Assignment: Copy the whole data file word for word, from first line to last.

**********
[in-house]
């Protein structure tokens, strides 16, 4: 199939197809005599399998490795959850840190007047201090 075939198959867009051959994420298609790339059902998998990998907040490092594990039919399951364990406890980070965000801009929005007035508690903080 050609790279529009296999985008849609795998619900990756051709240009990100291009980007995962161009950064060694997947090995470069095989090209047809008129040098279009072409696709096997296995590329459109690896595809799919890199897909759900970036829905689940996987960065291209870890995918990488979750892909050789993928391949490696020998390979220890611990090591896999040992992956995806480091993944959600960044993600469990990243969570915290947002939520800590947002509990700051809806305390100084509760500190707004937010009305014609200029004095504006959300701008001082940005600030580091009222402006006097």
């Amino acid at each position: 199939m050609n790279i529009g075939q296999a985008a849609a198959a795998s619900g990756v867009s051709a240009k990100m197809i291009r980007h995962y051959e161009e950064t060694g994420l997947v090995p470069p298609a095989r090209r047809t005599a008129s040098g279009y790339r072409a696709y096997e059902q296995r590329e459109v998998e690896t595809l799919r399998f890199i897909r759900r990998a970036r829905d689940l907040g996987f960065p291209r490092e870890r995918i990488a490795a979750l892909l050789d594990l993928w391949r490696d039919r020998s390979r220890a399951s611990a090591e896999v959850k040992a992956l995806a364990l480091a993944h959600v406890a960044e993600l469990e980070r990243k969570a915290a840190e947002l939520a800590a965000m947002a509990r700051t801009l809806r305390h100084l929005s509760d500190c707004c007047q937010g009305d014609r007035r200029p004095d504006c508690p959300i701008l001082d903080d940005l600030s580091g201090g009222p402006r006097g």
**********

[in-house]
């Protein structure tokens, strides 16, 4: 199939197809005599399998490795959850840190007047201090 075939198959867009051959994420298609790339059902998998990998907040490092594990039919399951364990406890980070965000801009929005007035508690903080 050609790279529009296999985008849609795998619900990756051709240009990100291009980007995962161009950064060694997947090995470069095989090209047809008129040098279009072409696709096997296995590329459109690896595809799919890199897909759900970036829905689940996987960065291209870890995918990488979750892909050789993928391949490696020998390979220890611990090591896999040992992956995806480091993944959600960044993600469990990243969570915290947002939520800590947002509990700051809806305390100084509760500190707004937010009305014609200029004095504006959300701008001082940005600030580091009222402006006097």
């Amino acid at each position: 199939m050609n790279i529009g075939q296999a985008a849609a198959a795998s619900g990756v867009s051709a240009k990100m197809i291009r980007h995962y051959e161009e950064t060694g994420l997947v090995p470069p298609a095989r090209r047809t005599a008129s040098g279009y790339r072409a696709y096997e059902q296995r590329e459109v998998e690896t595809l799919r399998f890199i897909r759900r990998a970036r829905d689940l907040g996987f960065p291209r490092e870890r995918i990488a490795a979750l892909l050789d594990l993928w391949r490696d039919r020998s390979r220890a399951s611990a090591e896999v959850k040992a992956l995806a364990l480091a993944h959600v406890a960044e993600l469990e980070r990243k969570a915290a840190e947002l939520a800590a965000m947002a509990r700051t801009l809806r305390h100084l929005s509760d500190c707004c007047q937010g009305d014609r007035r200029p004095d504006c508690p959300i701008l001082d903080d940005l600030s580091g201090g009222p402006r006097g």